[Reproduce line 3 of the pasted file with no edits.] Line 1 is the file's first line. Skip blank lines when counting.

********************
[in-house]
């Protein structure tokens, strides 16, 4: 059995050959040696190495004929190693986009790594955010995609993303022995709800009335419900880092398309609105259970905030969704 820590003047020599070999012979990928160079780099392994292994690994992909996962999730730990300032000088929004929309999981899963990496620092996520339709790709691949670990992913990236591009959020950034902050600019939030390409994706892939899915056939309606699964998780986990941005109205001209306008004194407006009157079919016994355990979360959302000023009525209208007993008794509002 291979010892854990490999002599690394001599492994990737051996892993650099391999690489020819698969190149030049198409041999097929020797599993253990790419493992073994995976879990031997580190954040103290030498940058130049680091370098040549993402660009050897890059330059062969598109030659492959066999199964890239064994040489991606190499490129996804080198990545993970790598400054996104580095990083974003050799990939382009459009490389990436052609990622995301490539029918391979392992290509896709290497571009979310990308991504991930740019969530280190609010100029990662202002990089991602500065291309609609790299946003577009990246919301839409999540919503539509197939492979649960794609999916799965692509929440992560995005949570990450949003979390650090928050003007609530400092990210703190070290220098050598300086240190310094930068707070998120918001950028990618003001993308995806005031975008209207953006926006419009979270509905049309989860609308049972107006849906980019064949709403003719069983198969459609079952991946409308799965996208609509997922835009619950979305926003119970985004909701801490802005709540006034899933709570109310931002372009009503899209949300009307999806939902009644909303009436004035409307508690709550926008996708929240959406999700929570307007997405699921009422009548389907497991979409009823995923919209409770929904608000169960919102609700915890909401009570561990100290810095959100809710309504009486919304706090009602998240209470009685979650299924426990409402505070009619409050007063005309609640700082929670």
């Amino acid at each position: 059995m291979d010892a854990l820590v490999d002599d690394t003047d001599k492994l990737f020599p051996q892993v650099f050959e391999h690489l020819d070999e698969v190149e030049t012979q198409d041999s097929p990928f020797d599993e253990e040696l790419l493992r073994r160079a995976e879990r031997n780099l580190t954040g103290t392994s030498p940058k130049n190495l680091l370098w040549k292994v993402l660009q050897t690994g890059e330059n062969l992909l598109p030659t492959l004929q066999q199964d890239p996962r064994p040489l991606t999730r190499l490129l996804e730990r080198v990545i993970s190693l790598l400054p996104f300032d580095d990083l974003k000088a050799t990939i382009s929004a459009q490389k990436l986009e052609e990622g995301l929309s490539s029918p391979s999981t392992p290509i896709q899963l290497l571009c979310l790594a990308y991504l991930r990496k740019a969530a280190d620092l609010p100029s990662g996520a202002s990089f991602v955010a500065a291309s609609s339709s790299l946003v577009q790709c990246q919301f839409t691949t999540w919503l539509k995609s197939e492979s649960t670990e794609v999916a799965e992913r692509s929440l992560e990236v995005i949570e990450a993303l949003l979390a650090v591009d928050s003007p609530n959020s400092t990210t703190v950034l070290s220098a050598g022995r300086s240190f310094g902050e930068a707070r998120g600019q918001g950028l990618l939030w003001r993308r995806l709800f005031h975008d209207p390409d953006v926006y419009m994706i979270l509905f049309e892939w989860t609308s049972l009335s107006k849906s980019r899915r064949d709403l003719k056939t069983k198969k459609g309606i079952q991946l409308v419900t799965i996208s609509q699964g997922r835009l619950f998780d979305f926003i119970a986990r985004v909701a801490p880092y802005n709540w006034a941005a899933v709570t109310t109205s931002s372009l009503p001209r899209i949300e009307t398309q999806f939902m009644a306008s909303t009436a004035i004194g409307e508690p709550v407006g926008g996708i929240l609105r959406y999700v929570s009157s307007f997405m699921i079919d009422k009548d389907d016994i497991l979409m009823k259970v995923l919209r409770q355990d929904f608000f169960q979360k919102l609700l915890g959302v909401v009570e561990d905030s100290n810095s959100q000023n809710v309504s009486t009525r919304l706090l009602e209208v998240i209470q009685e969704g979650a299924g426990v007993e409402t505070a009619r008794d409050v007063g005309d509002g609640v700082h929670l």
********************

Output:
């Amino acid at each position: 059995m291979d010892a854990l820590v490999d002599d690394t003047d001599k492994l990737f020599p051996q892993v650099f050959e391999h690489l020819d070999e698969v190149e030049t012979q198409d041999s097929p990928f020797d599993e253990e040696l790419l493992r073994r160079a995976e879990r031997n780099l580190t954040g103290t392994s030498p940058k130049n190495l680091l370098w040549k292994v993402l660009q050897t690994g890059e330059n062969l992909l598109p030659t492959l004929q066999q199964d890239p996962r064994p040489l991606t999730r190499l490129l996804e730990r080198v990545i993970s190693l790598l400054p996104f300032d580095d990083l974003k000088a050799t990939i382009s929004a459009q490389k990436l986009e052609e990622g995301l929309s490539s029918p391979s999981t392992p290509i896709q899963l290497l571009c979310l790594a990308y991504l991930r990496k740019a969530a280190d620092l609010p100029s990662g996520a202002s990089f991602v955010a500065a291309s609609s339709s790299l946003v577009q790709c990246q919301f839409t691949t999540w919503l539509k995609s197939e492979s649960t670990e794609v999916a799965e992913r692509s929440l992560e990236v995005i949570e990450a993303l949003l979390a650090v591009d928050s003007p609530n959020s400092t990210t703190v950034l070290s220098a050598g022995r300086s240190f310094g902050e930068a707070r998120g600019q918001g950028l990618l939030w003001r993308r995806l709800f005031h975008d209207p390409d953006v926006y419009m994706i979270l509905f049309e892939w989860t609308s049972l009335s107006k849906s980019r899915r064949d709403l003719k056939t069983k198969k459609g309606i079952q991946l409308v419900t799965i996208s609509q699964g997922r835009l619950f998780d979305f926003i119970a986990r985004v909701a801490p880092y802005n709540w006034a941005a899933v709570t109310t109205s931002s372009l009503p001209r899209i949300e009307t398309q999806f939902m009644a306008s909303t009436a004035i004194g409307e508690p709550v407006g926008g996708i929240l609105r959406y999700v929570s009157s307007f997405m699921i079919d009422k009548d389907d016994i497991l979409m009823k259970v995923l919209r409770q355990d929904f608000f169960q979360k919102l609700l915890g959302v909401v009570e561990d905030s100290n810095s959100q000023n809710v309504s009486t009525r919304l706090l009602e209208v998240i209470q009685e969704g979650a299924g426990v007993e409402t505070a009619r008794d409050v007063g005309d509002g609640v700082h929670l």